“We get to play and trial new things,” she says, “and that’s probably the most satisfying part of the job. My favourite to date has been working on the Exceptional Single Cask range. There are currently seven expressions, matured from 12 to 22 years.”
“I created those with Bob Dalgarno, who was whisky maker before me, and who had been at Macallan since 1984 until he retired. Working with Bob before he left was part of the succession plan, and we still have Ian Morrison, who has worked for Edrington for 40 years. So, we don’t lack for continuity. That’s the Macallan way. Also, Bob is retained on a consultancy basis, so he’s still around.”
The Exceptional Single Cask range was launched in late 2017, and Sarah explains that “with the Exceptional Single Casks we try to give consumers the chance to experience some of the individual components of what creates, say, Sherry 10-year-old, or whatever. Each cask is a timeless moment from the whisky-maker’s bench. When you identify one, you almost stop breathing for a second. It feels that special! At present I’m working on more Exclusive Single Casks, and there just might be something special to tie in with the official opening of the new distillery this summer.”
That distillery may be centre stage at the moment, but as Sarah points out, “It won’t have any impact on my work for a long time. We won’t see any of the whisky made there coming across our bench for 12 years, but I know from sampling the spirit that they’ve done a fantastic job of matching new with old.”
When it comes to the people who drink The Macallan, Sarah says that “I don’t think you should put all Macallan consumers in one box. You’ve got the traditionalists who will always drink 12 and 18-year-old sherry expressions, and people who are more into exploring, and don’t mind NAS bottlings. We’ve got something for everyone.”
I’m interested in the fact that the perfume industry is very good at tailoring its products to specific markets. For example, the French like a heavy grapefruit note, but in the States they don’t, and perfumiers will modify their scents for different market preferences. It would be great to explore that more with whisky.
“If I could wave a magic wand, I’d like people to treat whisky more like wine. Virtually no one says they don’t like wine. They might not like Champagne, for example, but not all wine. There is a wine flavour for everyone, and whisky really has the same breadth of flavour. I’d like people to explore and find ‘their’ whisky.”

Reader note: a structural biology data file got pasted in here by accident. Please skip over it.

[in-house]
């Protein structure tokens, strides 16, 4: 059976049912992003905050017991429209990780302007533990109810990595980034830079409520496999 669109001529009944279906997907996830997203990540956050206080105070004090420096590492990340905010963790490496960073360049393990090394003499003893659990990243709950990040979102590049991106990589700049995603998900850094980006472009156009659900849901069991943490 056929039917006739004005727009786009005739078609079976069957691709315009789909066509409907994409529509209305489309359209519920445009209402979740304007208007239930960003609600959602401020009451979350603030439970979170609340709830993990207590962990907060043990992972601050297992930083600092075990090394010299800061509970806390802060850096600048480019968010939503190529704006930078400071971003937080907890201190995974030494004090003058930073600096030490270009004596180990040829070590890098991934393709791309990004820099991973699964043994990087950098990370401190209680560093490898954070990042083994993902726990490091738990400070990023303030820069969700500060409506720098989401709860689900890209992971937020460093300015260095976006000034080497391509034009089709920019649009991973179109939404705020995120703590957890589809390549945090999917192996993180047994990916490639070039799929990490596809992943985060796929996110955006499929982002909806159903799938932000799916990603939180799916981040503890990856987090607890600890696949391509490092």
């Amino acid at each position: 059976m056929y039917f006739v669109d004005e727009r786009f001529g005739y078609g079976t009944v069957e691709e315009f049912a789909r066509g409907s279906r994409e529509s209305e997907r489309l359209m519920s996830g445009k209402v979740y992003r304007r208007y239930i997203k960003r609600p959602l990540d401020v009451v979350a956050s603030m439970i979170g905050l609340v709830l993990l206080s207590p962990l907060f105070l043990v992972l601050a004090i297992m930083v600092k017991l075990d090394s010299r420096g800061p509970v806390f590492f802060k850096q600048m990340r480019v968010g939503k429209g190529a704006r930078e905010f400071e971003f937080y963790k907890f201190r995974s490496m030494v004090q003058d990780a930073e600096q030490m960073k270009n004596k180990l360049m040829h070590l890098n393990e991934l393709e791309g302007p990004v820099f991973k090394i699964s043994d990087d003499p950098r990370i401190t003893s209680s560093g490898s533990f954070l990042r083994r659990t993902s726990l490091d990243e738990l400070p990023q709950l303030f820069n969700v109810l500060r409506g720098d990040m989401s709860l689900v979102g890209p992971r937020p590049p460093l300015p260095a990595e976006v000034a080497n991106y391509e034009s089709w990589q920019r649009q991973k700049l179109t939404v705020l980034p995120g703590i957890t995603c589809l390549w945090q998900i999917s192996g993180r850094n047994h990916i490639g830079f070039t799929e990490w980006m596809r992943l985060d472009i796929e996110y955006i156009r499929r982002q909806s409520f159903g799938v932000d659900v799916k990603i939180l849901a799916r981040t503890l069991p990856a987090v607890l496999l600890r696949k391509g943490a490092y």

The New Distillery
When spirit began to flow from Macallan’s new distillery earlier this year, it marked the culmination of one of the largest, most ambitious and imaginative distillery construction programmes ever undertaken in Scotland.
Inspired by the bold, contemporary Bodega Ysios winery designed and built for Pernod Ricard at Laguardia in Spain, distillery owners Edrington commissioned leading architects Rogers Stirk Harbour + Partners to come up with a statement building that would merge into the landscape of the hilly site at Easter Elchies, above the River Spey, but would also be highly individualistic and provide space for an expanded distilling operation and capacious visitor facilities.
The end result is a remarkable fourdomed structure, which appears relatively low-key from the outside, but nothing short of imposing on the inside, with lots of polished concrete and wood, and a dramatic floor to ceiling glass ‘wall’ of 840 archived Macallan bottles. This serves as a very impressive introduction to the new distillery, which also boasts a cocktail bar where no fewer than 952 different Macallan drams are on offer.
The actual distilling area comprises a 17-tonne lauter mashtun, 21 x stainless steel washbacks and three interconnected ‘circles’ of Macallan’s trademark ‘curiously small’ stills, each hosting four wash and eight spirit stills. All are exact copies of their predecessors. This arrangement gives the new distillery a theoretical capacity of 15mla, compared to the 11mla available from the now silent ‘old’ distillery.
‘New Macallan’ cost £140 million, but that is only part of the total budget of £500 million which is being spent on the site over a span of 12-years. A new disgorging complex, filling store, cooperage and effluent plant account for some of this cash, while an ongoing programme of warehouse construction and a notably expensive annual wood budget for all those characteristic Macallan sherry butts, adds to the total.
According to Scott McCroskie, managing director The Macallan, “We now have a brand home that reflects the quality and reputation of our whisky. We won’t be selling the whisky for 12 years, probably, so it’s something for future generations. It’s a legacy.”